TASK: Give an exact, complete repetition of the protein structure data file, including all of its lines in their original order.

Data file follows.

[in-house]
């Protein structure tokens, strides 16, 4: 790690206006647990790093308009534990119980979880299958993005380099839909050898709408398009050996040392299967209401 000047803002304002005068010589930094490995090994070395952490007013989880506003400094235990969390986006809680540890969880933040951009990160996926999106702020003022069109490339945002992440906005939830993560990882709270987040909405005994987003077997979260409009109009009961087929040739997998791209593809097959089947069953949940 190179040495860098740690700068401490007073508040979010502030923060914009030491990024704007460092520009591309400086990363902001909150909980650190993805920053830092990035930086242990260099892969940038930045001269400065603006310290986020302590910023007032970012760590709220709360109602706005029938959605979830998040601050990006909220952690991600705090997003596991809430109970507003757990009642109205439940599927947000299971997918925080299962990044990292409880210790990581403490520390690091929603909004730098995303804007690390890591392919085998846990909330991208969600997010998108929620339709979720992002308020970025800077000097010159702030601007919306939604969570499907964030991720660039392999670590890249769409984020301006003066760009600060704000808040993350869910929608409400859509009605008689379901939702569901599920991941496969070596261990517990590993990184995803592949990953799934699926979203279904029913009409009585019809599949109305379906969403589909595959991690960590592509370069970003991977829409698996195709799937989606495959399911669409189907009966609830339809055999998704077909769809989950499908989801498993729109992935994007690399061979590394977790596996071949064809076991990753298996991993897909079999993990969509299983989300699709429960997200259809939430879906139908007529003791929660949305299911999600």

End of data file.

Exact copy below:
[in-house]
């Protein structure tokens, strides 16, 4: 790690206006647990790093308009534990119980979880299958993005380099839909050898709408398009050996040392299967209401 000047803002304002005068010589930094490995090994070395952490007013989880506003400094235990969390986006809680540890969880933040951009990160996926999106702020003022069109490339945002992440906005939830993560990882709270987040909405005994987003077997979260409009109009009961087929040739997998791209593809097959089947069953949940 190179040495860098740690700068401490007073508040979010502030923060914009030491990024704007460092520009591309400086990363902001909150909980650190993805920053830092990035930086242990260099892969940038930045001269400065603006310290986020302590910023007032970012760590709220709360109602706005029938959605979830998040601050990006909220952690991600705090997003596991809430109970507003757990009642109205439940599927947000299971997918925080299962990044990292409880210790990581403490520390690091929603909004730098995303804007690390890591392919085998846990909330991208969600997010998108929620339709979720992002308020970025800077000097010159702030601007919306939604969570499907964030991720660039392999670590890249769409984020301006003066760009600060704000808040993350869910929608409400859509009605008689379901939702569901599920991941496969070596261990517990590993990184995803592949990953799934699926979203279904029913009409009585019809599949109305379906969403589909595959991690960590592509370069970003991977829409698996195709799937989606495959399911669409189907009966609830339809055999998704077909769809989950499908989801498993729109992935994007690399061979590394977790596996071949064809076991990753298996991993897909079999993990969509299983989300699709429960997200259809939430879906139908007529003791929660949305299911999600």